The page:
24th Aug 2017
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Foods that will make or break a good night’s sleep
chocolate cookies

When sitting down to a meal, have you ever wondered what effect your food will have on your sleep? Evidence suggests that certain kinds of foods and when you eat them can significantly influence how well you sleep.

The Sleep Health Foundation suggests that, as a rule, a healthy, balanced diet will boost your wellbeing and provide you with the right amount of energy to get through the day – and to bedtime. You should aim to allow two to three hours between having your last meal and skipping off to bed, but you should try not to go to sleep hungry either.

Particular foods can go a long way in either making or breaking a good night’s sleep. Generally, your body will struggle to process foods that are rich or heavy, highly acidic or that contain caffeine. Your digestive system is designed to slow down by around 50 per cent when you’re asleep, so eating foods that provide your body with energy will be counterproductive to the natural process.

Foods best not consumed close to bedtime include:

  • protein-rich foods such as chicken and eggs
  • sugar-laden foods such as boxed cereal or fruit yogurt
  • takeaway-style foods such as cheeseburgers
  • heavily spiced foods such as Indian curries
  • dark chocolate
  • chilli
  • all alcohol, particularly wine
  • coffee and black tea.

According to the Sleep Health Foundation, going to bed on an empty stomach can also affect your quality of sleep. A rumbly tummy can keep you awake at night, but light snack foods containing sleep-promoting magnesium, tryptophan or melatonin may help to have you nodding off sooner.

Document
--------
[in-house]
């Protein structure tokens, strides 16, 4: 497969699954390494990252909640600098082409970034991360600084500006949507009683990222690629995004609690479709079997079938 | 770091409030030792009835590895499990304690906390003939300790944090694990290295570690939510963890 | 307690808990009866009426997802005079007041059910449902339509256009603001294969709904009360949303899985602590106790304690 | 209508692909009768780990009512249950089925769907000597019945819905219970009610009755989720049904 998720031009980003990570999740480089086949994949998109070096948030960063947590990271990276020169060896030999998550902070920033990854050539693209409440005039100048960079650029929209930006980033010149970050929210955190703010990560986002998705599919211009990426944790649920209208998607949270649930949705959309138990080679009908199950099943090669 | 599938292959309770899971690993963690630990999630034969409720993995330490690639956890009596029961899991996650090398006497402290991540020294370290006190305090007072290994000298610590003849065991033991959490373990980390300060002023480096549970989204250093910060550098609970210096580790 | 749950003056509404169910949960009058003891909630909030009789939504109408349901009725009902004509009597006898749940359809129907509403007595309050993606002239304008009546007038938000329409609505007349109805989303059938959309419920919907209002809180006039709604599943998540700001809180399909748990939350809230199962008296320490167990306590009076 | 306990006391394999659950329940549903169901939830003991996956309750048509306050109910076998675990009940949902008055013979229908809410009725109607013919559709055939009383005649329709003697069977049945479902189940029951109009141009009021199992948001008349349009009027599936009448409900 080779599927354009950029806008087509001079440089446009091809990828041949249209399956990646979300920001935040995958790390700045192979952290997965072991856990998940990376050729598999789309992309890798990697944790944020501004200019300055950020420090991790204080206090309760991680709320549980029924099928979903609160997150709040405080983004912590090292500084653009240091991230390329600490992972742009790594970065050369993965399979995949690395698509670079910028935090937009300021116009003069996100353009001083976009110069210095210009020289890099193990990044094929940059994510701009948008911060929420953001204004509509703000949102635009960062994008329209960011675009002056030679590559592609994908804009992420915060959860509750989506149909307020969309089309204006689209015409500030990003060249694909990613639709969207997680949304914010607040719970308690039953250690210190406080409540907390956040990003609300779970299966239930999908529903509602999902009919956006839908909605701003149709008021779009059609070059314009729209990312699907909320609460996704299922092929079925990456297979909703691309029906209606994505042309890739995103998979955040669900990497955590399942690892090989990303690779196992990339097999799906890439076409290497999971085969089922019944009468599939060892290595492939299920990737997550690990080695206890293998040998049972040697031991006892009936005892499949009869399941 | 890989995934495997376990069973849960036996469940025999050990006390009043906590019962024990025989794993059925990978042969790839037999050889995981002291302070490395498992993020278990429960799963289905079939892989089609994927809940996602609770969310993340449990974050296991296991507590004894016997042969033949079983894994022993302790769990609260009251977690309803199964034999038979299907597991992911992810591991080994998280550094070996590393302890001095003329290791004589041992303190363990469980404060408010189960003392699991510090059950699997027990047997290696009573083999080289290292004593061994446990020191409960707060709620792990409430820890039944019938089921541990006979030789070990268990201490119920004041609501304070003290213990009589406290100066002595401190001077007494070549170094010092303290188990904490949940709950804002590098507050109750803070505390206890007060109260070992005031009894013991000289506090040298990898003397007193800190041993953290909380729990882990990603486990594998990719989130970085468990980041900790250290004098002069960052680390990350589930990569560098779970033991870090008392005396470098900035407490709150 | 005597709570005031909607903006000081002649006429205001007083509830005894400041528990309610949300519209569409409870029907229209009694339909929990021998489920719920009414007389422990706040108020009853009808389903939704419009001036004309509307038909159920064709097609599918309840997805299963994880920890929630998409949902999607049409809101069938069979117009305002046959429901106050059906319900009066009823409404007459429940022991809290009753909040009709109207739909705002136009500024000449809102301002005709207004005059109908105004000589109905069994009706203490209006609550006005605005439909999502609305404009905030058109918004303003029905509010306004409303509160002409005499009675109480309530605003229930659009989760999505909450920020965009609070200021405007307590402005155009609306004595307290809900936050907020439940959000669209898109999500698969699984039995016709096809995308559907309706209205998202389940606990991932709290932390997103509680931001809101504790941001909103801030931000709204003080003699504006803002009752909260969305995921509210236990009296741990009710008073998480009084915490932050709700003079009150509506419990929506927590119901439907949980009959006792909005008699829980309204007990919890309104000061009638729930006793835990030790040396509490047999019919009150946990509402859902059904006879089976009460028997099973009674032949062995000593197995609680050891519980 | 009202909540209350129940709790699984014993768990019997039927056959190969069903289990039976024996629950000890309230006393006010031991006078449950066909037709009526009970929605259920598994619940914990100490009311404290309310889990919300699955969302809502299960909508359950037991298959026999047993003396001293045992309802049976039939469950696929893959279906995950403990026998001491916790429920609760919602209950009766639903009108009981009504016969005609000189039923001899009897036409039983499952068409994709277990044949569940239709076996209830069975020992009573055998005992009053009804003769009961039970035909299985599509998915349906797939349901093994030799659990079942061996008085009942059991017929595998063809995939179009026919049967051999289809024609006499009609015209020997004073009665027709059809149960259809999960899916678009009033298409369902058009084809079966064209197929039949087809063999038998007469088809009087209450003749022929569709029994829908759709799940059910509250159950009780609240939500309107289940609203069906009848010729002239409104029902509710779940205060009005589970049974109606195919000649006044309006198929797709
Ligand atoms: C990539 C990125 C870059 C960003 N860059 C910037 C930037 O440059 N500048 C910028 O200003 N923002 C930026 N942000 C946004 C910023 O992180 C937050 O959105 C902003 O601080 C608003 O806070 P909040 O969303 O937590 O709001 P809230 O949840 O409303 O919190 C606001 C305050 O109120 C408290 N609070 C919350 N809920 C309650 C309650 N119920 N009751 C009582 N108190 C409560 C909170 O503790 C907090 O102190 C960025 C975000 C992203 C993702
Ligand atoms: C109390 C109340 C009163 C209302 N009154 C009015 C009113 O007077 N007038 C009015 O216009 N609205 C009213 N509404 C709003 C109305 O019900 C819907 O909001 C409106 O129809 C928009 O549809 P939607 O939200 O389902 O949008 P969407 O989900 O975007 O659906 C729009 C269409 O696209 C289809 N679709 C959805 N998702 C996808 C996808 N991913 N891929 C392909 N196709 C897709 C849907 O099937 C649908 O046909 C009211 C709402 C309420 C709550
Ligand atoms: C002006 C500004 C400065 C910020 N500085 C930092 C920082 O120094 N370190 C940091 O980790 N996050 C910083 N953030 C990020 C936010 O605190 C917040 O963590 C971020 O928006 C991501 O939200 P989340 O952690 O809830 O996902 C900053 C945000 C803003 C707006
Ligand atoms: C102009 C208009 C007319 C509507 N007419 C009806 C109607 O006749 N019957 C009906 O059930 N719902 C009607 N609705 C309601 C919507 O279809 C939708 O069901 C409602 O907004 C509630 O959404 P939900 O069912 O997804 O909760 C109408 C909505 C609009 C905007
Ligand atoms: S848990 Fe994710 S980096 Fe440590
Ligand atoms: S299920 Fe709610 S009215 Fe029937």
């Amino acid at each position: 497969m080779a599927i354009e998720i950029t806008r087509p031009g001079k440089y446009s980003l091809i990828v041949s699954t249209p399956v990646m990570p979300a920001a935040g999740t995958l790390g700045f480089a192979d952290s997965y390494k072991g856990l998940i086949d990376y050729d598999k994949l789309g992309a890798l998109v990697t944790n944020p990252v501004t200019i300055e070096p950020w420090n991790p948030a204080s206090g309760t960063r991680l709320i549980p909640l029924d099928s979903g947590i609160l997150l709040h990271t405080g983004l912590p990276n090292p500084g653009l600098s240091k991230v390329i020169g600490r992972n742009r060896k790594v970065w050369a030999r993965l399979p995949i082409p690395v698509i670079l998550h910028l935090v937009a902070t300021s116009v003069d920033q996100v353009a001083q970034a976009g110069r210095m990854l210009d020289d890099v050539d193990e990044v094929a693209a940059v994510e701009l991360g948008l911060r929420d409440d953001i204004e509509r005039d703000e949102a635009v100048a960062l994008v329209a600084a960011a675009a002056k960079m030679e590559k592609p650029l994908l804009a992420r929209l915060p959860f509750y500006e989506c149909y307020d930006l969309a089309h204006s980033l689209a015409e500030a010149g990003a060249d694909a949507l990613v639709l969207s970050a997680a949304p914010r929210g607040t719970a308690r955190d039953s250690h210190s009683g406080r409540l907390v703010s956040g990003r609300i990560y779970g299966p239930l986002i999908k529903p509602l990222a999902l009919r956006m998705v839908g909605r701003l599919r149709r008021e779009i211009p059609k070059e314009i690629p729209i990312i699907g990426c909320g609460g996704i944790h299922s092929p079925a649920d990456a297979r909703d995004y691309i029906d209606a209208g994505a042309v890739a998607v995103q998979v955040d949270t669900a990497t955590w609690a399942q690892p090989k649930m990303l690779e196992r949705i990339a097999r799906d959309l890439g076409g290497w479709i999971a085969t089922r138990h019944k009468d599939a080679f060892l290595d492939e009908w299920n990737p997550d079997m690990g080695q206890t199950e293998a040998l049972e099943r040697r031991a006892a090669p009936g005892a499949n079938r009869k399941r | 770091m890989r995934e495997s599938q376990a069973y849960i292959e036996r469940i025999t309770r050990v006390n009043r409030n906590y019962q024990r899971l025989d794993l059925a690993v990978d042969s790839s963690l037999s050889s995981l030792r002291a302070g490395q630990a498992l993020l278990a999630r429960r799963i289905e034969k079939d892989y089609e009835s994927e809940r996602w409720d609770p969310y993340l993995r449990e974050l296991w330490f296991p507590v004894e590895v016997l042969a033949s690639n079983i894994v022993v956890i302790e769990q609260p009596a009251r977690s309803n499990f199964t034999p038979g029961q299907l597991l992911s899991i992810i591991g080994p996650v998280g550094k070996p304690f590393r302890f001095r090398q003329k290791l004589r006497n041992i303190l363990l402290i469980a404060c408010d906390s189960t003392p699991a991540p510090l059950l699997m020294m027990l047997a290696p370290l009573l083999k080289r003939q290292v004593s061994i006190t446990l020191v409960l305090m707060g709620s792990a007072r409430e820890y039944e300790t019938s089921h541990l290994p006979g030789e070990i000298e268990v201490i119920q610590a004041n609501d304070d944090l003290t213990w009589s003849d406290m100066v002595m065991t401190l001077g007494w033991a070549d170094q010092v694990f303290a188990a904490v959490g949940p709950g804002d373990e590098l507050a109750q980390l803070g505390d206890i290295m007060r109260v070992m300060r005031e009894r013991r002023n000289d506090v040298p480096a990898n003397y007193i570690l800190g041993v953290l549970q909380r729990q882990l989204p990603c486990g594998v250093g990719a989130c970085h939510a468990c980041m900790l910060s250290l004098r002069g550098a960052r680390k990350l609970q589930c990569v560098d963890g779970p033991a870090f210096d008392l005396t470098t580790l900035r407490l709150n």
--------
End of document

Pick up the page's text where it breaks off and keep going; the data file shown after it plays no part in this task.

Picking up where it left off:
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    Good snack foods before bedtime include:

    • plain popcorn
    • almonds
    • bananas
    • cheese and crackers
    • plain yoghurt
    • cherries
    • walnuts
    • hummus
    • peanut butter
    • fish
    • sweet potato
    • spinach
    • valerian tea
    • milk.

    What foods do you try to avoid before bedtime? Are there any that you’ve found help you have a better night’s sleep?





    COMMENTS

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    Thermielover
    31st Aug 2017
    11:52am
    My cut off time for food and any drink other than water is 7pm and It has made a difference to the quality of my sleep.
    KSS
    31st Aug 2017
    12:50pm
    Who eats fish, sweet potato and spinach as a snack before bed? Dinner? Yes! But a snack?????
    Crafty
    31st Aug 2017
    5:35pm
    I usually have a banana and a glass of milk if I can't sleep. I think though if I were to have a couple of wines, I'd be asleep quickly and soundly.
    Mez
    3rd Sep 2017
    4:37pm
    A lot of processed foods certainly not good to have for many hours before bedtime as the added food chemicals are neurotoxins which affect your sleep patterns.
    Monosodium Glutamate or MSG or 621 is one such flavour enhancer that is often found in crispy packs of chips, savoury biscuits, packaged soups and sometimes in Chinese foods will keep me awake all night and nothing will make me sleep!
    Also produces rapid heart beats and raises the body temperature as well as making one very thirsty.
    It has also been known to cause respiratory failures in asthmatics and they die.
    Dry white wine has a lot of preservatives which give similar effects but sweeter wines do not as sugar is a natural preservative.


    Tags: sleep, food, health

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